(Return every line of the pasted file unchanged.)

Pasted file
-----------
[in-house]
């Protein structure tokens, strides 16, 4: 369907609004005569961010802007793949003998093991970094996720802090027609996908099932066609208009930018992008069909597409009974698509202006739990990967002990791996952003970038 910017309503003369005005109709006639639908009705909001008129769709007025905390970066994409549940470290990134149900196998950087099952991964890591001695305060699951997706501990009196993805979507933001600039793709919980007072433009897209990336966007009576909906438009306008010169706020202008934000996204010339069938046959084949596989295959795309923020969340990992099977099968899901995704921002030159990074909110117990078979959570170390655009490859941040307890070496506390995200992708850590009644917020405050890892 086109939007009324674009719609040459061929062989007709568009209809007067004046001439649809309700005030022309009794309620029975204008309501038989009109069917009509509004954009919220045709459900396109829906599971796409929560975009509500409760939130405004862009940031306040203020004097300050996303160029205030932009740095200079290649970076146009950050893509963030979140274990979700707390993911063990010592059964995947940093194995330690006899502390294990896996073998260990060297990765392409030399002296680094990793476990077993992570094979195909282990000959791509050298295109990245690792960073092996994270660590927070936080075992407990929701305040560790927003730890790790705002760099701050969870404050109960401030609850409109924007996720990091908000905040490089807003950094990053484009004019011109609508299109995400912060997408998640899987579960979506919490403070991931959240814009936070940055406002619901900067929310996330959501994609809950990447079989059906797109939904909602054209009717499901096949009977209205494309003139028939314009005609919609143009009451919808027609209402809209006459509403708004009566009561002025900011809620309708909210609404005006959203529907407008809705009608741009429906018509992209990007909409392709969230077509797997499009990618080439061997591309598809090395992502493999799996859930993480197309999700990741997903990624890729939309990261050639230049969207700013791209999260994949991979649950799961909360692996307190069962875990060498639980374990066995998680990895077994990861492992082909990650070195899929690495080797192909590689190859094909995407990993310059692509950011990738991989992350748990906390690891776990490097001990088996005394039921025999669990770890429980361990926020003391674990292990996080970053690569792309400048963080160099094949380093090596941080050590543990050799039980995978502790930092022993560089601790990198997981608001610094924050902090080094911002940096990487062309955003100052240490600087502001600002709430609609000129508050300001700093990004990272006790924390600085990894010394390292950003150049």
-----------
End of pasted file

[in-house]
């Protein structure tokens, strides 16, 4: 369907609004005569961010802007793949003998093991970094996720802090027609996908099932066609208009930018992008069909597409009974698509202006739990990967002990791996952003970038 910017309503003369005005109709006639639908009705909001008129769709007025905390970066994409549940470290990134149900196998950087099952991964890591001695305060699951997706501990009196993805979507933001600039793709919980007072433009897209990336966007009576909906438009306008010169706020202008934000996204010339069938046959084949596989295959795309923020969340990992099977099968899901995704921002030159990074909110117990078979959570170390655009490859941040307890070496506390995200992708850590009644917020405050890892 086109939007009324674009719609040459061929062989007709568009209809007067004046001439649809309700005030022309009794309620029975204008309501038989009109069917009509509004954009919220045709459900396109829906599971796409929560975009509500409760939130405004862009940031306040203020004097300050996303160029205030932009740095200079290649970076146009950050893509963030979140274990979700707390993911063990010592059964995947940093194995330690006899502390294990896996073998260990060297990765392409030399002296680094990793476990077993992570094979195909282990000959791509050298295109990245690792960073092996994270660590927070936080075992407990929701305040560790927003730890790790705002760099701050969870404050109960401030609850409109924007996720990091908000905040490089807003950094990053484009004019011109609508299109995400912060997408998640899987579960979506919490403070991931959240814009936070940055406002619901900067929310996330959501994609809950990447079989059906797109939904909602054209009717499901096949009977209205494309003139028939314009005609919609143009009451919808027609209402809209006459509403708004009566009561002025900011809620309708909210609404005006959203529907407008809705009608741009429906018509992209990007909409392709969230077509797997499009990618080439061997591309598809090395992502493999799996859930993480197309999700990741997903990624890729939309990261050639230049969207700013791209999260994949991979649950799961909360692996307190069962875990060498639980374990066995998680990895077994990861492992082909990650070195899929690495080797192909590689190859094909995407990993310059692509950011990738991989992350748990906390690891776990490097001990088996005394039921025999669990770890429980361990926020003391674990292990996080970053690569792309400048963080160099094949380093090596941080050590543990050799039980995978502790930092022993560089601790990198997981608001610094924050902090080094911002940096990487062309955003100052240490600087502001600002709430609609000129508050300001700093990004990272006790924390600085990894010394390292950003150049």